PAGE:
The Mexican-American War finally made the United States a nation that stretched from sea to shining sea. This opened up the west even more to overland travelers, like emigrants and prospectors on the California Trail.
Find out more about how this battle and its fallout affected the expansion of our nation.
United States Vs. Mexico – 1846 To 1848
The Mexican-American war was the first US armed conflict chiefly fought on foreign soil. It started on Apr. 25, 1846, as a border skirmish between a newly independent Texas and Mexico. It ended with Mexico losing about a third of its territory, including present-day California, Utah, Nevada, Arizona, and New Mexico.
The war officially ended on Feb. 2, 1848, with the signing of the Treaty of Guadalupe Hidalgo.
A Timeline Of The Mexican-American War
- Apr. 25, 1846 – The Mexican-American War begins.
- May 8, 1846 – Battle of Palo Alto: The first official battle of the war.
- May 9, 1846 – Battle at Resaca de la Palma.
- May 13, 1846 – Congress officially declares war on Mexico.
- June 1846 – Mexican politician Mariano Guadalupe Vallejo is arrested in the Bear Flag revolt in California.
- Jul. 7, 1846 – Battle of Monterey.
- Aug. 14, 1846 – Colonel Stephen Watts Kearney takes possession of Santa Fe.
- January 1847 – The Californians surrender.
- Feb 22-3, 1847 – Battle at Buena Vista.
- April 19-20, 1847 – Battle of Cerro Gordo.
- Sept. 12-14, 1847 – Battle of Mexico City.
- Feb. 2, 1848 – The Treaty of Guadalupe Hidalgo is ratified by the US.
Fulfilling Our “Manifest Destiny”
James K. Polk had his eyes on California, New Mexico, and the Southwest. He believed the United States had a “manifest destiny” to spread across the continent to the Pacific Ocean. When his attempts to buy the land were rejected, Polk moved troops into the disputed areas between the Nuances and Rio Grande rivers, sparking conflict and eventually battle.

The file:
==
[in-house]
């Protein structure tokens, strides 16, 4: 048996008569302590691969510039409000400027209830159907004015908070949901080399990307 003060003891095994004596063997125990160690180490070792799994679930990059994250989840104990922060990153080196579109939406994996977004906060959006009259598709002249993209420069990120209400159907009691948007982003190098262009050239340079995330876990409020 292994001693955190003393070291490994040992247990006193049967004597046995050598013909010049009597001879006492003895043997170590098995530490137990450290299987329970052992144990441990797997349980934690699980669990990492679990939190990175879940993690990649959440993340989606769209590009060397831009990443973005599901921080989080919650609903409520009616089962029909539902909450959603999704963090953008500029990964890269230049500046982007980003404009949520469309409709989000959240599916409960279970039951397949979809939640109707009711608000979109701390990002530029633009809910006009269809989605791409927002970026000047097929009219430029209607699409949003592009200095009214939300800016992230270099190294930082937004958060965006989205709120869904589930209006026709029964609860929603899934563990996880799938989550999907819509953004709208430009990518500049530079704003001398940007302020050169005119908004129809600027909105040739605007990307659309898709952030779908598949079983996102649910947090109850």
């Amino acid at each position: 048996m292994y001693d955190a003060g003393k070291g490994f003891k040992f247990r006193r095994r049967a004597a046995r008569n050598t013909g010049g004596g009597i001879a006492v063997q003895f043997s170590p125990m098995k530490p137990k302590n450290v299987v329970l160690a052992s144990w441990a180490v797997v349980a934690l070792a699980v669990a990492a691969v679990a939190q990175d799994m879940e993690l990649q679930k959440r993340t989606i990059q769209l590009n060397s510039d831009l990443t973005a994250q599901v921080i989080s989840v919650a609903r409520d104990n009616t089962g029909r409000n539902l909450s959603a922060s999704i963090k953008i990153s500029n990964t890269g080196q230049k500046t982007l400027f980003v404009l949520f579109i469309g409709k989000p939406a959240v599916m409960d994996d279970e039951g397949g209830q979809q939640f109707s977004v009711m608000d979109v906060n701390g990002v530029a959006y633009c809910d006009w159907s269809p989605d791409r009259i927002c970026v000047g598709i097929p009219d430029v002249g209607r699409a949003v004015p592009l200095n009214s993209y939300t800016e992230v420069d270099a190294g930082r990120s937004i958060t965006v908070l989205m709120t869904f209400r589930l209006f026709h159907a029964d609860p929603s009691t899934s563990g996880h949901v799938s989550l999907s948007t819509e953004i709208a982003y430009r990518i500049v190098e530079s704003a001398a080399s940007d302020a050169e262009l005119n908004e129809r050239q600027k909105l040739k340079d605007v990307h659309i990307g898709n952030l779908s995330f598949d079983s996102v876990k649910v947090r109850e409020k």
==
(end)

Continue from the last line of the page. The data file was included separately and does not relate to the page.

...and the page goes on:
The Mexican-American War & California Trail History
On Jan. 24, 1848, just weeks before the official end of the Mexican-American War, gold was discovered at Sutter’s Mill in Coloma, California, by James W. Marshall. This marked the start of the California gold rush and the movement of close to 300,000 gold-seekers West, many along the California Trail.
- John C. Frémont, aka “the Pathfinder,” fought in the Mexican-American War as part of the Topographical Corps of the US Army. He mapped out much of the California and Oregon Trails.
- On Jul. 20, 1948, the Mormon Battalion, a volunteer unit of over 500 men, left their travels on the Mormon Trail west to fight in the Mexican-American War.
- In October 1846, a banished member of the Donner-Reed party, James F. Reed, pleaded with John C. Frémont to send men to rescue his friends and family in return for his service in the Mexican-American War.
Learn More About The US Expansion West
Stop by the California Trail Interpretive Center in Elko, NV, to learn even more about the westward expansion of the United States and the events that fueled it, like the Mexican-American War.
Contact us today to plan your trip and get the latest information on upcoming exhibits and activities.